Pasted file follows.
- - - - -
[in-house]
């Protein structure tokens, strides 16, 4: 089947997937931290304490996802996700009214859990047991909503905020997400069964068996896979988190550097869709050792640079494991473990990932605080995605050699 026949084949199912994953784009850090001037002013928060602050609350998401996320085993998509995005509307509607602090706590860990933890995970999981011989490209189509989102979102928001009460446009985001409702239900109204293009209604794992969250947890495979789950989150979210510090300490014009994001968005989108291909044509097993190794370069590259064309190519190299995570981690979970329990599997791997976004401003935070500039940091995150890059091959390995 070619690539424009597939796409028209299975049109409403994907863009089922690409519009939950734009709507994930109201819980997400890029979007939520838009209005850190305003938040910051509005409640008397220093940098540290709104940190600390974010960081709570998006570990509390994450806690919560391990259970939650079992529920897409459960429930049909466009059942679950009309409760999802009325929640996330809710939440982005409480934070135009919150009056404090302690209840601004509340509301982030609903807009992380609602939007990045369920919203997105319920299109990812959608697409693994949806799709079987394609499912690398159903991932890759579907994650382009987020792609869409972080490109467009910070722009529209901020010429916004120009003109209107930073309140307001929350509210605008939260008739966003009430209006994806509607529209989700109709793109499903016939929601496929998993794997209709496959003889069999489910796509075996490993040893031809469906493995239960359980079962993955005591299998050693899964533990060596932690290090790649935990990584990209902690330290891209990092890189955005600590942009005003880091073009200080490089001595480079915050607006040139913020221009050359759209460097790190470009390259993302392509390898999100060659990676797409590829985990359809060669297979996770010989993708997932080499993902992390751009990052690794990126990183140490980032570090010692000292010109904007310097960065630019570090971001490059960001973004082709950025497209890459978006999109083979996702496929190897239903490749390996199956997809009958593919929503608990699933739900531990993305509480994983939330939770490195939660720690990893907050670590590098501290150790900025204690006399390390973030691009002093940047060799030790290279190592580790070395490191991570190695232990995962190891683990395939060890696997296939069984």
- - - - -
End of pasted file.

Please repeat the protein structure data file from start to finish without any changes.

[in-house]
């Protein structure tokens, strides 16, 4: 089947997937931290304490996802996700009214859990047991909503905020997400069964068996896979988190550097869709050792640079494991473990990932605080995605050699 026949084949199912994953784009850090001037002013928060602050609350998401996320085993998509995005509307509607602090706590860990933890995970999981011989490209189509989102979102928001009460446009985001409702239900109204293009209604794992969250947890495979789950989150979210510090300490014009994001968005989108291909044509097993190794370069590259064309190519190299995570981690979970329990599997791997976004401003935070500039940091995150890059091959390995 070619690539424009597939796409028209299975049109409403994907863009089922690409519009939950734009709507994930109201819980997400890029979007939520838009209005850190305003938040910051509005409640008397220093940098540290709104940190600390974010960081709570998006570990509390994450806690919560391990259970939650079992529920897409459960429930049909466009059942679950009309409760999802009325929640996330809710939440982005409480934070135009919150009056404090302690209840601004509340509301982030609903807009992380609602939007990045369920919203997105319920299109990812959608697409693994949806799709079987394609499912690398159903991932890759579907994650382009987020792609869409972080490109467009910070722009529209901020010429916004120009003109209107930073309140307001929350509210605008939260008739966003009430209006994806509607529209989700109709793109499903016939929601496929998993794997209709496959003889069999489910796509075996490993040893031809469906493995239960359980079962993955005591299998050693899964533990060596932690290090790649935990990584990209902690330290891209990092890189955005600590942009005003880091073009200080490089001595480079915050607006040139913020221009050359759209460097790190470009390259993302392509390898999100060659990676797409590829985990359809060669297979996770010989993708997932080499993902992390751009990052690794990126990183140490980032570090010692000292010109904007310097960065630019570090971001490059960001973004082709950025497209890459978006999109083979996702496929190897239903490749390996199956997809009958593919929503608990699933739900531990993305509480994983939330939770490195939660720690990893907050670590590098501290150790900025204690006399390390973030691009002093940047060799030790290279190592580790070395490191991570190695232990995962190891683990395939060890696997296939069984």